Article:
On Saturday, January 14, members of the Manoa Heritage Center came to visit us at the Kalaeloa Heritage Park. They serve as the caretakers and docents at the Manoa Heritage Center. The Manoa Heritage Center was founded in 1996 by preservationists Sam and Mary Cooke, and is a non-profit organization, whose mission is to promote the thoughtful stewardship of the natural and cultural heritage of Hawai‘i. This remarkable site consists of Kūka‘ō‘ō Heiau, a Native Hawaiian garden and Kūali‘i, a Tudor-style house, built in 1911 that is presently the Cookes’ private residence. The heiau and historic home are listed on the National Register of Historic Places.
Currently, only Kūka‘ō‘ō Heiau and garden tours are available, guided by volunteer docents. Reservations are needed with two-week advance notice preferred. The Center is committed to preserving and interpreting the heiau, the Native Hawaiian garden, the historic home, Cooke family history and the natural and cultural account of Mānoa Valley for visitors to discover and appreciate!
The Center’s Board of Directors represents a broad cross-section of professionals, and their mission, vision and long-range plans have been developed with the help of the community since its inception.
The Mānoa Heritage Center also has two Advisory Committees:
- Distinguished members of the Native Hawaiian community who establish protocol and guidelines for Kūka‘ō‘ō Heiau.
- Prominent community leaders who are dedicated to friend-raising new supporters and designing exciting programs for the next generation of guests to enjoy.
Through the Center’s Board of Directors, Advisory Committees, Docents and through the monetary gifts of generous donors, the Mānoa Heritage Center is being prepared to carry Sam and Mary Cooke’s stewardship forward into perpetuity.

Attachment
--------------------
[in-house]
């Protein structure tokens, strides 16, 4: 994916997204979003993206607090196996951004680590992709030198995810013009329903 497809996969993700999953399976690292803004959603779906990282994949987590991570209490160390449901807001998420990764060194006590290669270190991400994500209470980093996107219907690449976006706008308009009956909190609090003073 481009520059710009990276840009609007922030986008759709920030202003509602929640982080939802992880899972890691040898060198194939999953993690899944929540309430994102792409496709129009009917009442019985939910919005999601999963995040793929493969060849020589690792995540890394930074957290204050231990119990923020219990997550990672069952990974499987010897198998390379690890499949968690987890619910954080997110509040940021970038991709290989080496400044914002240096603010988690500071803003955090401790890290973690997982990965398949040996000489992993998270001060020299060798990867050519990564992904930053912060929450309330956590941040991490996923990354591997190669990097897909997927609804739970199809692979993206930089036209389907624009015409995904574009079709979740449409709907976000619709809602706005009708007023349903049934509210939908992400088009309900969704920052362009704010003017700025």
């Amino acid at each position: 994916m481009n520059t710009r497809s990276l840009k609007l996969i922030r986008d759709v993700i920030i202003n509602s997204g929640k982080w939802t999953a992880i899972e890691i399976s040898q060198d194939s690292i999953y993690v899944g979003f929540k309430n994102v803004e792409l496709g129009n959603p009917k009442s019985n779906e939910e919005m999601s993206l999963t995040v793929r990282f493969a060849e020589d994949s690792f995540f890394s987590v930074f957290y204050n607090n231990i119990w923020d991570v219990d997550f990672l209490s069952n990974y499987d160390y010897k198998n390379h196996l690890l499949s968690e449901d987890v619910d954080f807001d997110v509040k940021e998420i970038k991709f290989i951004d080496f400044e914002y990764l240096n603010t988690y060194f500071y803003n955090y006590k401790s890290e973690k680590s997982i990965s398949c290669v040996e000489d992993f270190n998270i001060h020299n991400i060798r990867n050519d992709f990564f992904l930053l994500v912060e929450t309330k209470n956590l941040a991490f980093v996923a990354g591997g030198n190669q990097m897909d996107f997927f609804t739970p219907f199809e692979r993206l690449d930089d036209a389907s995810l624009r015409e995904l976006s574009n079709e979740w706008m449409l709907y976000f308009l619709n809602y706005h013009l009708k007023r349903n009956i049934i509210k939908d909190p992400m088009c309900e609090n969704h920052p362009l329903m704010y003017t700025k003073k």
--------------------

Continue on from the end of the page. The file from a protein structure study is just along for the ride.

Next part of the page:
For hundreds, perhaps nearly a thousand years, Kūka‘ō‘ō Heiau has watched over Mānoa Valley. Said to have been originally built by the Menehune, this heiau reflects the long and dynamic history of the Hawaiian Islands. Historical evidence suggests that the heiau eventually became an agricultural temple of the māpele class, dedicated to the rites and rituals surrounding food productivity. Restored in 1993, Kūka‘ō‘ō Heiau survives as the last intact Hawaiian temple in the greater ahupua‘a of Waikīkī and remains an extraordinary and timeless link to the past.
The first settlers of Hawaiʻi arriving by canoe, brought many of their favorite plants for food, seasoning, medicine, making household items and implements to farm, build structures and use for clothing. Taro (kalo) became the staple of the Hawaiian diet and they developed hundreds of varieties, adapted to suit diverse terrain and weather conditions. Sweet potato (uala) was sometimes substituted for taro in the drier areas such as Honouliuli and Kualaka’i. Tumeric (ʻolena) was used to produce a brilliant yellow orange dye for clothing, coconut (niu) for bowls, drums and roof tops, and kawa (ʻawa) to ease a painful headache were treasured supplies.
The Polynesians introduced an array of “Canoe Plants” representing those that may have come with ancient seafarers from the Marquesas, Tahiti, Samoa and other South Pacific archipelagoes. Some of these same plants thrive in our Kalaeloa Heritage Park.
Interesting though this appears to be the same story for all of us dedicated to perpetuating an ancient past and its landscapes
Following is a contribution from Manoa Heritage Center Board Member Jennifer Engle of their visit to the Kalaeloa Heritage Park:
On Saturday, January 14 members of the Mānoa Heritage Center ‘ohana, including founder Mary Cooke, staff, and volunteer docents, participated in a huaka‘i (trip) to Kalaeloa Heritage Park (KHP). Located on the coast of moku Ewa, in the greater ahupua‘a of Honouliuli, Kalaeloa Heritage Park is a relatively undisturbed, 77-acre parcel with over 177 recorded cultural sites that consist of heiau and other habitation sites.
Shad Kane, KHP Park Manager gave the MHC ‘ohana a wonderful two-hour tour of a section of the park. He shared mo‘olelo of the area while describing how the coral structures – the only extant coral structures remaining on O‘ahu – might have been used. Due to the integration of many upright stones, Kane explained that these structures are believed to be Tahitian in origin.
Another fascinating feature of KHP are the sinkholes, or karsts, that have fresh water flowing underneath. A community based organization that relies on the many hands of dedicated volunteers, Kalaeloa Heritage Park, like Mānoa Heritage Center, is dedicated to the stewardship and preservation of this wahi pana. We are thankful that Shad shared KHP with us and look forward to hosting KHP volunteers at MHC one day soon.